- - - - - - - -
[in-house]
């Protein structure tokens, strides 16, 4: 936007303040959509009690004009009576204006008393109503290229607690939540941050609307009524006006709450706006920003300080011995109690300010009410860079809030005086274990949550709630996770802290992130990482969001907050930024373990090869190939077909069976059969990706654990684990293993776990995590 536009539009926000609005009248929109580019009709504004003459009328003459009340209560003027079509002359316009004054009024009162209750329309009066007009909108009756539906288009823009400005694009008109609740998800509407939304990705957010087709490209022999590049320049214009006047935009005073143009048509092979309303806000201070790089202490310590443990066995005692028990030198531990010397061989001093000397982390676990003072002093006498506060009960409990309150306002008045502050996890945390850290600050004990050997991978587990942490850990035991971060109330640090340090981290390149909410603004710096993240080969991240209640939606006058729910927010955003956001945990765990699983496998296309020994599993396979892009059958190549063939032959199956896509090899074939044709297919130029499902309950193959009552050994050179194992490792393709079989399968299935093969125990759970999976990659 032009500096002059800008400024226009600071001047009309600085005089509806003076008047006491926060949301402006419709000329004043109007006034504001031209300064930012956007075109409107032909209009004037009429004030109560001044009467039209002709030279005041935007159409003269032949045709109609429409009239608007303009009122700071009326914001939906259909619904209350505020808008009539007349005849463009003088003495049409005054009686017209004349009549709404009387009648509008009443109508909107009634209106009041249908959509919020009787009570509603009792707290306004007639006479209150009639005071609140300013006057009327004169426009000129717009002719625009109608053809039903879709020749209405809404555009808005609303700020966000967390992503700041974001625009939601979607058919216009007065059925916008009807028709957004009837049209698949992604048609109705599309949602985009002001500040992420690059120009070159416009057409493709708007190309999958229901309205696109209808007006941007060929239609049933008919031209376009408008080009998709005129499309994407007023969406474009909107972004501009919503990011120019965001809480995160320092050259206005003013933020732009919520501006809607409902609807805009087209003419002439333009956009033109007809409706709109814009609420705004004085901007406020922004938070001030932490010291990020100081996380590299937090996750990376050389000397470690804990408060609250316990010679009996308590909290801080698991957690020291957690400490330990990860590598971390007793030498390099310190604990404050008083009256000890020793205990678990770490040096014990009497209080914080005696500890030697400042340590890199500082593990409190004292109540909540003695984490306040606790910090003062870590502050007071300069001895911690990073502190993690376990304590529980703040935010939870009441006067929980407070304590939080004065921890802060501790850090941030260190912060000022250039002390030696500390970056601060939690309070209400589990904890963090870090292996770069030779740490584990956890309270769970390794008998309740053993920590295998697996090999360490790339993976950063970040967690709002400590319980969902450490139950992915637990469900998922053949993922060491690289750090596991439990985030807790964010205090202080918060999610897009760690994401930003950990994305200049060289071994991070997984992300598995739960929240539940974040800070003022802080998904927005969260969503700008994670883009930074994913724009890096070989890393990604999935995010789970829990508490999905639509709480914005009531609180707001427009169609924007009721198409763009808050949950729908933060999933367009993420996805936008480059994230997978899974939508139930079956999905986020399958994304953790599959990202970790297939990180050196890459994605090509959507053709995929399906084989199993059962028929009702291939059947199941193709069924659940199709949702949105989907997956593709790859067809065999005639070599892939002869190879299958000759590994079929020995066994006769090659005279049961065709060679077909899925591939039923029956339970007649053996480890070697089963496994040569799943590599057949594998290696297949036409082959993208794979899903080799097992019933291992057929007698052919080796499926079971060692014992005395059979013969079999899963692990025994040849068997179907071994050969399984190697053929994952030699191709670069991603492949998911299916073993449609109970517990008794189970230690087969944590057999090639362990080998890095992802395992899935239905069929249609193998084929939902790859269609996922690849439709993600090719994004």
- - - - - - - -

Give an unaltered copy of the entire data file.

[in-house]
């Protein structure tokens, strides 16, 4: 936007303040959509009690004009009576204006008393109503290229607690939540941050609307009524006006709450706006920003300080011995109690300010009410860079809030005086274990949550709630996770802290992130990482969001907050930024373990090869190939077909069976059969990706654990684990293993776990995590 536009539009926000609005009248929109580019009709504004003459009328003459009340209560003027079509002359316009004054009024009162209750329309009066007009909108009756539906288009823009400005694009008109609740998800509407939304990705957010087709490209022999590049320049214009006047935009005073143009048509092979309303806000201070790089202490310590443990066995005692028990030198531990010397061989001093000397982390676990003072002093006498506060009960409990309150306002008045502050996890945390850290600050004990050997991978587990942490850990035991971060109330640090340090981290390149909410603004710096993240080969991240209640939606006058729910927010955003956001945990765990699983496998296309020994599993396979892009059958190549063939032959199956896509090899074939044709297919130029499902309950193959009552050994050179194992490792393709079989399968299935093969125990759970999976990659 032009500096002059800008400024226009600071001047009309600085005089509806003076008047006491926060949301402006419709000329004043109007006034504001031209300064930012956007075109409107032909209009004037009429004030109560001044009467039209002709030279005041935007159409003269032949045709109609429409009239608007303009009122700071009326914001939906259909619904209350505020808008009539007349005849463009003088003495049409005054009686017209004349009549709404009387009648509008009443109508909107009634209106009041249908959509919020009787009570509603009792707290306004007639006479209150009639005071609140300013006057009327004169426009000129717009002719625009109608053809039903879709020749209405809404555009808005609303700020966000967390992503700041974001625009939601979607058919216009007065059925916008009807028709957004009837049209698949992604048609109705599309949602985009002001500040992420690059120009070159416009057409493709708007190309999958229901309205696109209808007006941007060929239609049933008919031209376009408008080009998709005129499309994407007023969406474009909107972004501009919503990011120019965001809480995160320092050259206005003013933020732009919520501006809607409902609807805009087209003419002439333009956009033109007809409706709109814009609420705004004085901007406020922004938070001030932490010291990020100081996380590299937090996750990376050389000397470690804990408060609250316990010679009996308590909290801080698991957690020291957690400490330990990860590598971390007793030498390099310190604990404050008083009256000890020793205990678990770490040096014990009497209080914080005696500890030697400042340590890199500082593990409190004292109540909540003695984490306040606790910090003062870590502050007071300069001895911690990073502190993690376990304590529980703040935010939870009441006067929980407070304590939080004065921890802060501790850090941030260190912060000022250039002390030696500390970056601060939690309070209400589990904890963090870090292996770069030779740490584990956890309270769970390794008998309740053993920590295998697996090999360490790339993976950063970040967690709002400590319980969902450490139950992915637990469900998922053949993922060491690289750090596991439990985030807790964010205090202080918060999610897009760690994401930003950990994305200049060289071994991070997984992300598995739960929240539940974040800070003022802080998904927005969260969503700008994670883009930074994913724009890096070989890393990604999935995010789970829990508490999905639509709480914005009531609180707001427009169609924007009721198409763009808050949950729908933060999933367009993420996805936008480059994230997978899974939508139930079956999905986020399958994304953790599959990202970790297939990180050196890459994605090509959507053709995929399906084989199993059962028929009702291939059947199941193709069924659940199709949702949105989907997956593709790859067809065999005639070599892939002869190879299958000759590994079929020995066994006769090659005279049961065709060679077909899925591939039923029956339970007649053996480890070697089963496994040569799943590599057949594998290696297949036409082959993208794979899903080799097992019933291992057929007698052919080796499926079971060692014992005395059979013969079999899963692990025994040849068997179907071994050969399984190697053929994952030699191709670069991603492949998911299916073993449609109970517990008794189970230690087969944590057999090639362990080998890095992802395992899935239905069929249609193998084929939902790859269609996922690849439709993600090719994004």